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Purebred does not mean perfect

Students should vote on next Reveille from among animals at local shelter

Published: Thursday, October 3, 2002

Updated: Wednesday, July 25, 2012 21:07

Texas A&M is so steeped in tradition that Aggies will form groups such as the Unity Project to bring back Bonfire, wear T-shirts that make their opposition to cheerleaders known and work themselves into a frenzy over rumors about the possible loss of a cannon. Yet there is one A&M tradition that has deviated from its origins with nary a protest. It is the University's mascot tradition - Reveille. A 1940 issue of The Battalion described Reveille I as a "black and white non-pedigreed dog." But in 2001, in another Battalion article, collie breeders Dr. Cyndi Bossart, Jim Etron and Nancy McDonald were said to have engineered a "perfect" collie that would serve as the current Reveille VII.

The Reveille mascot tradition has strayed too far from its modest beginnings. It has evolved from an injured stray nursed back to health by a group of cadets to a "perfection" that was literally made by scientists. It's time to alter the mascot tradition so it better matches its roots.

This is the best way to accomplish this task: whenever A&M needs a new Reveille, the University should consider dogs from a local animal shelter. A few homeless canines could be selected as finalists and the entire student body could vote on which animal it wants as its mascot.

A&M students voting for a mascot may seem odd, but there is precedence for such an action. According to a 1951 issue of The Texas Aggie, A&M students "voted to acquire a german shepherd for the Aggies' new mascot." The Texas Aggie reported that this was the first action to be taken on the A&M mascot issue after Reveille I died in 1944. According to The Eagle, members from the Mascot Company E-2 select which animal will be the new Reveille, but this decision should belong to all the students of A&M.

Some members of the Aggie faithful may see no reason to replace the pure-bred collies they're used to seeing at football games with what they see as a mangy mutt from the pound. But critics should be reminded that Reveille I was an adopted mutt - described by George D. Comnas at the 1980 Muster as a "non-descript dog ... with some other mongrel blood."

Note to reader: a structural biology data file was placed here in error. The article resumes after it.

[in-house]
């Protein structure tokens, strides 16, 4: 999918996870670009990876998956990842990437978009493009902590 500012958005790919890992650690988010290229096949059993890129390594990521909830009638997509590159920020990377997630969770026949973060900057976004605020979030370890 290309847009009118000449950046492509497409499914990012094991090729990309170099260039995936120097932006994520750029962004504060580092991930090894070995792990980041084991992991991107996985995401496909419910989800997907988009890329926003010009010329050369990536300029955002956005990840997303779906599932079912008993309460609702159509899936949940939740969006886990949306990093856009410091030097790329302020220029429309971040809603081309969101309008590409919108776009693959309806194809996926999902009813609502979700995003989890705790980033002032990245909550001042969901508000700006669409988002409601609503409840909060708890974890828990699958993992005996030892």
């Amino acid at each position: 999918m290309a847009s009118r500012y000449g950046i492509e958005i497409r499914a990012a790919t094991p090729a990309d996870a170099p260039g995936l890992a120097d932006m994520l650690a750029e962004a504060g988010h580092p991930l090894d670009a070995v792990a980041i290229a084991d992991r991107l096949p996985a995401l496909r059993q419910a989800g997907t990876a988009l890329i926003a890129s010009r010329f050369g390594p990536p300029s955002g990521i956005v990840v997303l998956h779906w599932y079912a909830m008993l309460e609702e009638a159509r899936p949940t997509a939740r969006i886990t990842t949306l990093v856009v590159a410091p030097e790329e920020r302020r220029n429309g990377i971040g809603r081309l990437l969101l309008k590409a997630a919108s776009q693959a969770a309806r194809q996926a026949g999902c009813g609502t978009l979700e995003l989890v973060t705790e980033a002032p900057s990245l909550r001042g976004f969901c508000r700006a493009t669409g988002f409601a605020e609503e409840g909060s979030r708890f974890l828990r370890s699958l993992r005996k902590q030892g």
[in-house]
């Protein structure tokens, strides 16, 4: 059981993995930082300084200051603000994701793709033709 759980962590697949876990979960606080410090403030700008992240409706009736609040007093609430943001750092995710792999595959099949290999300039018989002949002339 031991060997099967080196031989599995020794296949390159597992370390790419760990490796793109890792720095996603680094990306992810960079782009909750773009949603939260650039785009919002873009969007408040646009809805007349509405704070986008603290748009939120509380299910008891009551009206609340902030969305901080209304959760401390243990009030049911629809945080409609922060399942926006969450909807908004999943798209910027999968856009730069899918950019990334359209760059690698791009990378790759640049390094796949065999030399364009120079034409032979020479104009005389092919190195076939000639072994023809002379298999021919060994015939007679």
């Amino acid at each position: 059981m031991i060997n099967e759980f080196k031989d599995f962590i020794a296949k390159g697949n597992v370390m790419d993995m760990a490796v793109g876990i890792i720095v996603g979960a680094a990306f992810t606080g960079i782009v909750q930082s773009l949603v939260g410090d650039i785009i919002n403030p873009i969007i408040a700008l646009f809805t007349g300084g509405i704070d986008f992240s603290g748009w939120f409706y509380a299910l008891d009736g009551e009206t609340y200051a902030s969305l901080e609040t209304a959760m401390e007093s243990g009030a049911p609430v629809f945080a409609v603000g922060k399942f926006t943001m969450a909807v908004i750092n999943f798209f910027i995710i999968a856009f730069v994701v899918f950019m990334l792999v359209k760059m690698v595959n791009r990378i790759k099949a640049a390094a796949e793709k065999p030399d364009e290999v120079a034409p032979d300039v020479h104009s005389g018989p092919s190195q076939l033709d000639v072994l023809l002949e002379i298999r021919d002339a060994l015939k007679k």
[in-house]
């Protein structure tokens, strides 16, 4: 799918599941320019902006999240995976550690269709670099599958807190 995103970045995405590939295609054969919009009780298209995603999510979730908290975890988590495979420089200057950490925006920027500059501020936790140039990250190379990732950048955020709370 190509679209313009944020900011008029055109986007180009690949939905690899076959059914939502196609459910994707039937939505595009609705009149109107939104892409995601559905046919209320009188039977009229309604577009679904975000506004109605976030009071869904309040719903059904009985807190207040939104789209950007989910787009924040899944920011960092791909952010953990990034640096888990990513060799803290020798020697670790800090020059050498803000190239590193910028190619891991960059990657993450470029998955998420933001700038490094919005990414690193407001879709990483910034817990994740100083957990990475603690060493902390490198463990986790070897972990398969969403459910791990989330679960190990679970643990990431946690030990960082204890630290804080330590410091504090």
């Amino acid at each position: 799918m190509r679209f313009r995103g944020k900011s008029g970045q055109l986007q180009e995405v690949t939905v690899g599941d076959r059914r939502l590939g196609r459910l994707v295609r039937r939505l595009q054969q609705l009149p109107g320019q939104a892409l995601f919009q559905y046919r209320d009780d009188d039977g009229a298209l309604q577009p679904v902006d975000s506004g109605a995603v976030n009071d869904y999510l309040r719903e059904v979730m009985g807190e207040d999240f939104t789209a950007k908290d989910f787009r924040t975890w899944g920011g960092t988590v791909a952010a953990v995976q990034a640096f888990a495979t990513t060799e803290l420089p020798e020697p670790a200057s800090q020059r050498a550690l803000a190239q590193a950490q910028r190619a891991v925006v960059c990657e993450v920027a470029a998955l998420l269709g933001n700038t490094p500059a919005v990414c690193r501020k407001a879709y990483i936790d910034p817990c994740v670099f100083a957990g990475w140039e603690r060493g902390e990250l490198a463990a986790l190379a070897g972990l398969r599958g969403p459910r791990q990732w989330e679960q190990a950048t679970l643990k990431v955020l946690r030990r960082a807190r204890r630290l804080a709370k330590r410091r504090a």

In a letter to J. Wayne Stark dated July 2, 1980, Comnas, class of 1935, details how he found Reveille I and, despite a strict prohibition on cadets owning pets, brought her to Legett hall and nursed her to health with the help of other cadets. Reading the letter, the reader gets a sense of the love and loyalty the cadets had for this "mongrel." This is what the Reveille tradition should be about - not how many stuffed collies the University can sell.

Of course, there are some issues with adopting an animal to become Reveille - such as health. For example, according to The Eagle, E-2 considered taking a dog from an animal shelter to become Reveille V, but instead chose "a dog whose history and parentage were known" due to health concerns.

Craig Serold, who helped choose Reveille VII, told TheĀ Battalion, "Health is important because of the large amount of traveling that Reveille must do each year." This is true, but the most important aspect of any new Reveille -- one that should be considered above all others -- is personality. For example, in a letter to B.W. Robertson, Charles R. Schultz, a University archivist, described the school's official mascot in 1946 as "noise-shy, music-shy and Aggie-shy -- certainly not the desired qualities in the Aggie official mascot."

Meanwhile, an unofficial mascot, Spot, who, according to The Battalion, was a stray dog adopted by the Corps, showed much enthusiasm for Aggie football. In fact, according to The Battalion, during one football practice Spot "became so engrossed ... he fell out of the stands on Kyle Field." Despite the fact that Rusty was an official mascot and Spot was just a stray adopted by the Corps, the latter was a better mascot. Indeed, Spot proves that personality is more important than pedigree.

Besides, with regard to the health issue, it's not as if A&M hasn't had health problems with the Reveilles that were collies. For example, according to The Battalion, Reveille VI suffered from epilepsy and had to be put on seizure medication. A&M's former mascot once suffered from epileptic seizures so violent that she had to miss a Midnight Yell Practice.

According to The Battalion, all Reveilles since Reveille III have been registered collies. Of these five mascots, only two have come from Texas. According to various reports in The Eagle and The Battalion, Reveille III came from Anchorage, Ala. Reveille VII was engineered in Ft. Lauderdale, Fla. and Reveille IV was born in Kansas. A mascot representing A&M should come from Texas. Adopting a lonely pup from the local animal shelter would ensure this. It would also be the best way to rectify the misguided Reveille tradition and return it to its roots.

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